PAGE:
There was an overall under-representation of younger age groups which is likely to have caused an underestimation of the proportion of the population with atopy and the proportion of those who wheeze who have doctor diagnosed asthma. However, it seems improbable that the overall relationships between demographic factors and either wheezing or atopy would be significantly altered by this.
Classification of smoking status
The use of three categories of smoking (never, ex, and current smoking) may oversimplify the degree of exposure to cigarette smoke and result in underadjustment for smoking. The categories were chosen because of difficulty in classifying smoking consistently across all age groups as younger age groups were asked different questions from adults about smoking habits. An advantage of this study, however, is that there are sufficient subjects who have never smoked (12 092) to look at this group separately (table 3).
Identifying atopic status
Previous studies have used a variety of methods to identify subjects with atopy including measuring specific IgE to a range of common allergens,12,14–16 skin prick testing,15 and self-reported hay fever.16 Total IgE level alone has been used as an indication of atopy where levels of <20 kU/l indicate that atopy is improbable and >100 kU/l that atopy is probable.16 In this study skin prick testing was not carried out and only total and HDM IgE were measured, so our definition of atopy has been limited to these two measurements. The intermediate category was used for subjects whose atopic status could not be determined from these two measures. A study of Dutch subjects showed that HDM IgE was raised more often than that of the other common aeroallergens and 67% of all subjects with one or more raised specific IgE had raised HDM IgE.13 Assuming that a similar pattern holds in our population, one third of all atopic individuals would be missed from our atopic category. Previous studies have shown that total IgE is related to atopic status13,16 with large differences in geometric mean total IgE between those with no raised specific IgE and those with at least one raised specific IgE. However, there is an overlap in ranges, so it is possible that some atopic subjects have total IgE <30 kU/l and appear in the non-atopic group.
Wheeze v asthma diagnosis
Our finding that only 40% of those with wheeze had received a diagnosis of asthma is in line with previous studies.17,18 Women and younger subjects are more likely and current smokers less likely to receive a diagnosis of asthma. These differences could be a reflection of the determinants of labelling—for example, doctors’ reluctance to label wheezing as asthma in older people or smokers18—or they may reflect separate diseases. Wheezing not diagnosed as asthma may represent a distinct form of asthma such as non-atopic asthma or it may be a different condition. Chronic obstructive pulmonary disease is an obvious candidate, particularly in older people and smokers, but there are subjects with wheeze and no asthma diagnosis across the whole age range and among never smokers. Alternatively, the differences may reflect use of health services—for example, men are less likely to seek a doctor’s opinion—or the ability to recall being given a diagnosis.19 Whatever the reasons, this study shows that those diagnosed as asthmatic are more likely than other individuals with wheeze to be atopic. However, of those with wheeze and raised HDM IgE levels, 41.8% are not diagnosed as asthmatic.
Some epidemiological studies used symptom based questions to identify asthma while others use doctor diagnosed asthma. It is clear from this study that these two approaches will identify different populations and this should be given consideration in study design. Using a diagnosis of asthma misses a large group of atopic adults who wheeze.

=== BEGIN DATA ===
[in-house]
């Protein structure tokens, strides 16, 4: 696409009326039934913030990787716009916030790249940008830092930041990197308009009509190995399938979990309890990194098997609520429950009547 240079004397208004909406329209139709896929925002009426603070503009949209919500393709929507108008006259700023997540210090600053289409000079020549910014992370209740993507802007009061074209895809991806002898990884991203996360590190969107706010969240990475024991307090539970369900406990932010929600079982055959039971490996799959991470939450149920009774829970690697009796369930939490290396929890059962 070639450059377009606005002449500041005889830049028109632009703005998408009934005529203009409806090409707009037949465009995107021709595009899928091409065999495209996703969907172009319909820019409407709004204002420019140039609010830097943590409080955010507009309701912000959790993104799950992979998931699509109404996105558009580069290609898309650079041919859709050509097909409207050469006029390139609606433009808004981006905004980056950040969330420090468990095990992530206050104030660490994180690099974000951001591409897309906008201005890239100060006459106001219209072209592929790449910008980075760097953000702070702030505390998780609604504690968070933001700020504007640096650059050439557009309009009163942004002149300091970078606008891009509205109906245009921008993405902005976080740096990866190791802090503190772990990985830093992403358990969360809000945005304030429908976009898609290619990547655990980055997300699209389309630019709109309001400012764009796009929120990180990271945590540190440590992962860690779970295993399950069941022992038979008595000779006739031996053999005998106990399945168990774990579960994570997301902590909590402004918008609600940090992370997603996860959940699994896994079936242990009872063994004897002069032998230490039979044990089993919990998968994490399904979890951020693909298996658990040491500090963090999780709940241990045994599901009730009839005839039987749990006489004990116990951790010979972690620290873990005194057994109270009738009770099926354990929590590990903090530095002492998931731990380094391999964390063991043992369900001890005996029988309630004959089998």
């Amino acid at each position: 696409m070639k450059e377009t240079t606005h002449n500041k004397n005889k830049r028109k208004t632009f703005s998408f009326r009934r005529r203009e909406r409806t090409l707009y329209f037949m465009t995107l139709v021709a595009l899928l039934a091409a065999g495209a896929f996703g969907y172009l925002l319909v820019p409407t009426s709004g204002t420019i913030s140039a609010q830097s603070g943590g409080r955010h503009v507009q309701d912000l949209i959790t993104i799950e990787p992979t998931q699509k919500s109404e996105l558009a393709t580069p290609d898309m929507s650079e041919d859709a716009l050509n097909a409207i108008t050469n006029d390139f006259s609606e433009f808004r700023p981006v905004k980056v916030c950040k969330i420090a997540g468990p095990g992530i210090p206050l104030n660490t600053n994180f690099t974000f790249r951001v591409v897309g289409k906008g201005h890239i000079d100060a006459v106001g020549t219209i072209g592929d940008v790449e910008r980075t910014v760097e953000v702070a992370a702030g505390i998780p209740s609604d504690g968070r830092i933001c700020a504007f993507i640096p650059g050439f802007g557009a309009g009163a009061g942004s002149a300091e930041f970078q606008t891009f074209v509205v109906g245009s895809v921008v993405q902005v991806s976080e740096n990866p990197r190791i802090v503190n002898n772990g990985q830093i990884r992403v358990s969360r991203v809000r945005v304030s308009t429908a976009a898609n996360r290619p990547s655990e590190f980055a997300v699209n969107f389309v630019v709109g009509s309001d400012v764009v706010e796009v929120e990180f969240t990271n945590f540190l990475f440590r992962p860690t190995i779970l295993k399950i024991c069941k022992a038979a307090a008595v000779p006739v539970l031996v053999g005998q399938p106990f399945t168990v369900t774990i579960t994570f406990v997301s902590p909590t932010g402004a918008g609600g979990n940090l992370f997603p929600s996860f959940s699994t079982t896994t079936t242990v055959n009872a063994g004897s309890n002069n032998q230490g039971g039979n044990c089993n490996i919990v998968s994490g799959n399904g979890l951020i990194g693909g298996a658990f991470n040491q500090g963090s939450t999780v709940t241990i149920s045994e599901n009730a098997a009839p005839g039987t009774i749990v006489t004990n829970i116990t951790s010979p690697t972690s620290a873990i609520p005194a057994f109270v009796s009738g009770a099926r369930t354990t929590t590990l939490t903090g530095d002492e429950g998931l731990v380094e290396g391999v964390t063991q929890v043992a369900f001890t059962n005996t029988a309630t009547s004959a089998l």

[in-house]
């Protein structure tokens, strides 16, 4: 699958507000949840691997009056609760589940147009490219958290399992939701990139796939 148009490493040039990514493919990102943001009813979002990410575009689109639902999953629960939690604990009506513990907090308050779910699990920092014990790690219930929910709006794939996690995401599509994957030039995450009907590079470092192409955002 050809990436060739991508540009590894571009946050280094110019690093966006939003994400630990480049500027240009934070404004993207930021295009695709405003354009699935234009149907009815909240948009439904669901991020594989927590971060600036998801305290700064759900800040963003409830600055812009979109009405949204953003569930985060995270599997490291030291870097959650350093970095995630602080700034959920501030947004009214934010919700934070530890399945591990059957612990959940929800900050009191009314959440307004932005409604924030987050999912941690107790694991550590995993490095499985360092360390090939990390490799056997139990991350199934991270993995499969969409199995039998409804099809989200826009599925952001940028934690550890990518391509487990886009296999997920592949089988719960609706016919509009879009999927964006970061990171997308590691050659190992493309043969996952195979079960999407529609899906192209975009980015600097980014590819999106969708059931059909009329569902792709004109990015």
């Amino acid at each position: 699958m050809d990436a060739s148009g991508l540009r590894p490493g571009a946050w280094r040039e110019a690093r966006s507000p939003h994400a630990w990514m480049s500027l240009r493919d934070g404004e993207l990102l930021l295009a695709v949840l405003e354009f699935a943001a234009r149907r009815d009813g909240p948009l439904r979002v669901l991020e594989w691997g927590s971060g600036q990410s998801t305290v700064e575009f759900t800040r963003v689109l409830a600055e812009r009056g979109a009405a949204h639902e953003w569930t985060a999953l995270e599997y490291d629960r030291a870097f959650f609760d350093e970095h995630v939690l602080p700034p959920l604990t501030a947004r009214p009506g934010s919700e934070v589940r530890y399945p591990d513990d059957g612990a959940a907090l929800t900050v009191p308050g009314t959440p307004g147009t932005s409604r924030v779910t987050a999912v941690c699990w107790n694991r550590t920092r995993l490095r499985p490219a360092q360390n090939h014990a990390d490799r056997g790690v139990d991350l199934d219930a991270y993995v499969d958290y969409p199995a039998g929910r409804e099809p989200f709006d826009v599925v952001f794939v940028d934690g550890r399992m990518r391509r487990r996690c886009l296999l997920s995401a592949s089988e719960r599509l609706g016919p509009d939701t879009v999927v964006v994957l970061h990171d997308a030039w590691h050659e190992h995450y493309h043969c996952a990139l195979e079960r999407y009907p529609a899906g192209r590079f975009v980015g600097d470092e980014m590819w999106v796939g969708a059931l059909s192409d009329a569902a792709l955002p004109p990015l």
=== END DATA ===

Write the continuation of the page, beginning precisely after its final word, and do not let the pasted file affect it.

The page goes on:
IgE v non-IgE mediated asthma
The results suggest that at least one third of people who wheeze and one fifth of those diagnosed as asthmatic are not atopic. Among non-atopic subjects, wheeze is more prevalent in older age groups, lower social classes, smokers, and in urban locations. This is consistent with the concept of non-atopic or intrinsic asthma and contrasts with the conclusions of Burrows et al1 that asthma is almost always associated with some type of IgE related reaction. Pearce et al20 showed that the proportion of asthma cases attributable to atopy is usually less than one half even if the two studies of adult onset wheezing are excluded. Following an approach similar to that of Pearce et al, we estimated the proportion of wheezing in the last year which was statistically attributable to IgE mediated allergy using an inclusive definition of atopy (intermediate and atopic groups combined, accounting for over half of the population in each age group). Among subjects of all ages, the proportion of recent wheezing attributable to atopy (population attributable risk fraction or aetiological fraction) was 26%; this aetiological fraction was 35% in those aged 11–29 years, 30% in those aged 30–49, 25% in the 50–69 age group, and only 7% among those aged over 70 years.
Pearce et al20 concluded that the importance of atopy as a cause of asthma may have been overemphasised and other aetiological mechanisms neglected. Our findings support this view. It may therefore be advisable to consider IgE mediated and non-IgE mediated asthma separately when investigating factors in the aetiology of asthma such as indoor and outdoor air pollution, genetics, and diet.
The authors thank all those who agreed to participate in the survey, the interviewers and nurses, the staff at the Department of Clinical Biochemistry at the West Middlesex University Hospital, the UK Data Archive, and the depositors of the information for permission to use the data. Material from the Health Survey for England is Crown Copyright and has been made available by the Office of National Statistics, the Joint Health Surveys Unit of Social and Community Planning Research, and the Department of Epidemiology and Public Health at University College, London. Neither the depositors nor the Data Archive bear any responsibility for the analysis or interpretation of the data reported here.